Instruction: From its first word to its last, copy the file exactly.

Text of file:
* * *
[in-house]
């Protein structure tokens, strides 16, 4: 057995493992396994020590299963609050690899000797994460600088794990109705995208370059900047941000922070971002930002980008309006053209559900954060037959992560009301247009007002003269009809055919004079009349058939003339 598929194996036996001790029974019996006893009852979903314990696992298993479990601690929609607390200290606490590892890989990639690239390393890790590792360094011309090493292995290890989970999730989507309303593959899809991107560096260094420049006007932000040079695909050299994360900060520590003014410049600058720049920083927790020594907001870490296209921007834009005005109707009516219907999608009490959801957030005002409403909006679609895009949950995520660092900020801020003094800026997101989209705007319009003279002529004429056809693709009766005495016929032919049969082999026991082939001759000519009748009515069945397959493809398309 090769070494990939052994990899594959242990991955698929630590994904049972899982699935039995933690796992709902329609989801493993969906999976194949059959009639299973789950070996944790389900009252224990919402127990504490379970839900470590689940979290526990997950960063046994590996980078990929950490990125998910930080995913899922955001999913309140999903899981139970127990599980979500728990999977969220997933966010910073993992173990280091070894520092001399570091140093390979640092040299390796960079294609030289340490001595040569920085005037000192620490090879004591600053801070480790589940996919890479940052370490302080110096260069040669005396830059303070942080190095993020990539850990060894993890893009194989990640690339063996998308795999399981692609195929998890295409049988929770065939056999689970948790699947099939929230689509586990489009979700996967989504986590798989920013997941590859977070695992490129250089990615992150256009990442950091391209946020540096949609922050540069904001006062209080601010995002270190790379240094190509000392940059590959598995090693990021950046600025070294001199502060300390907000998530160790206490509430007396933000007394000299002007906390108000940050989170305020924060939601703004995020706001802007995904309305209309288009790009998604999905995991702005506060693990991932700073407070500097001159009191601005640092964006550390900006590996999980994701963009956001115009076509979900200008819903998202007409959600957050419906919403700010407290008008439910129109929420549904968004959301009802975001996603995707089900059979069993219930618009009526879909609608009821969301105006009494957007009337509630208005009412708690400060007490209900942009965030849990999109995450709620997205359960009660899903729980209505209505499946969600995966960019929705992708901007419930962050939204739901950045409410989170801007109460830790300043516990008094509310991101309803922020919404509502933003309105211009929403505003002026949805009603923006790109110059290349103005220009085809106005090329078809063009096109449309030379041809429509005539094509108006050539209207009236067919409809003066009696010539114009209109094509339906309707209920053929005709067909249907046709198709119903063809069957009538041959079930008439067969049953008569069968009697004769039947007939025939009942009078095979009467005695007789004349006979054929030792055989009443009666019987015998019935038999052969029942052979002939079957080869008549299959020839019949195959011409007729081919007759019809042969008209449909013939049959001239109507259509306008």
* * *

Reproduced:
[in-house]
């Protein structure tokens, strides 16, 4: 057995493992396994020590299963609050690899000797994460600088794990109705995208370059900047941000922070971002930002980008309006053209559900954060037959992560009301247009007002003269009809055919004079009349058939003339 598929194996036996001790029974019996006893009852979903314990696992298993479990601690929609607390200290606490590892890989990639690239390393890790590792360094011309090493292995290890989970999730989507309303593959899809991107560096260094420049006007932000040079695909050299994360900060520590003014410049600058720049920083927790020594907001870490296209921007834009005005109707009516219907999608009490959801957030005002409403909006679609895009949950995520660092900020801020003094800026997101989209705007319009003279002529004429056809693709009766005495016929032919049969082999026991082939001759000519009748009515069945397959493809398309 090769070494990939052994990899594959242990991955698929630590994904049972899982699935039995933690796992709902329609989801493993969906999976194949059959009639299973789950070996944790389900009252224990919402127990504490379970839900470590689940979290526990997950960063046994590996980078990929950490990125998910930080995913899922955001999913309140999903899981139970127990599980979500728990999977969220997933966010910073993992173990280091070894520092001399570091140093390979640092040299390796960079294609030289340490001595040569920085005037000192620490090879004591600053801070480790589940996919890479940052370490302080110096260069040669005396830059303070942080190095993020990539850990060894993890893009194989990640690339063996998308795999399981692609195929998890295409049988929770065939056999689970948790699947099939929230689509586990489009979700996967989504986590798989920013997941590859977070695992490129250089990615992150256009990442950091391209946020540096949609922050540069904001006062209080601010995002270190790379240094190509000392940059590959598995090693990021950046600025070294001199502060300390907000998530160790206490509430007396933000007394000299002007906390108000940050989170305020924060939601703004995020706001802007995904309305209309288009790009998604999905995991702005506060693990991932700073407070500097001159009191601005640092964006550390900006590996999980994701963009956001115009076509979900200008819903998202007409959600957050419906919403700010407290008008439910129109929420549904968004959301009802975001996603995707089900059979069993219930618009009526879909609608009821969301105006009494957007009337509630208005009412708690400060007490209900942009965030849990999109995450709620997205359960009660899903729980209505209505499946969600995966960019929705992708901007419930962050939204739901950045409410989170801007109460830790300043516990008094509310991101309803922020919404509502933003309105211009929403505003002026949805009603923006790109110059290349103005220009085809106005090329078809063009096109449309030379041809429509005539094509108006050539209207009236067919409809003066009696010539114009209109094509339906309707209920053929005709067909249907046709198709119903063809069957009538041959079930008439067969049953008569069968009697004769039947007939025939009942009078095979009467005695007789004349006979054929030792055989009443009666019987015998019935038999052969029942052979002939079957080869008549299959020839019949195959011409007729081919007759019809042969008209449909013939049959001239109507259509306008």